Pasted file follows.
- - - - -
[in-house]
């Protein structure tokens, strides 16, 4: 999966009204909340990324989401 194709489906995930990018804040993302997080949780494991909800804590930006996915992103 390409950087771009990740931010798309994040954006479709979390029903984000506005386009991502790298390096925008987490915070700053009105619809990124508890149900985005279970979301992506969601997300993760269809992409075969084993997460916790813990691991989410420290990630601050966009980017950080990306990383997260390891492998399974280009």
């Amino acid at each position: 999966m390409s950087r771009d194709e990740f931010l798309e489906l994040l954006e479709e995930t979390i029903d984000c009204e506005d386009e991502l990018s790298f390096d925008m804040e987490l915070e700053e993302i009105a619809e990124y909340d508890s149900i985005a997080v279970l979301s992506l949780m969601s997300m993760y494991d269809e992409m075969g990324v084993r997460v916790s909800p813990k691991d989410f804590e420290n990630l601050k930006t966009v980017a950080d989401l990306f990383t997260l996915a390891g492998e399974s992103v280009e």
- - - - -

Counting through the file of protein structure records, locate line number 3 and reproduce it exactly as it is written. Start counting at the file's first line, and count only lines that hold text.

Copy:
């Amino acid at each position: 999966m390409s950087r771009d194709e990740f931010l798309e489906l994040l954006e479709e995930t979390i029903d984000c009204e506005d386009e991502l990018s790298f390096d925008m804040e987490l915070e700053e993302i009105a619809e990124y909340d508890s149900i985005a997080v279970l979301s992506l949780m969601s997300m993760y494991d269809e992409m075969g990324v084993r997460v916790s909800p813990k691991d989410f804590e420290n990630l601050k930006t966009v980017a950080d989401l990306f990383t997260l996915a390891g492998e399974s992103v280009e």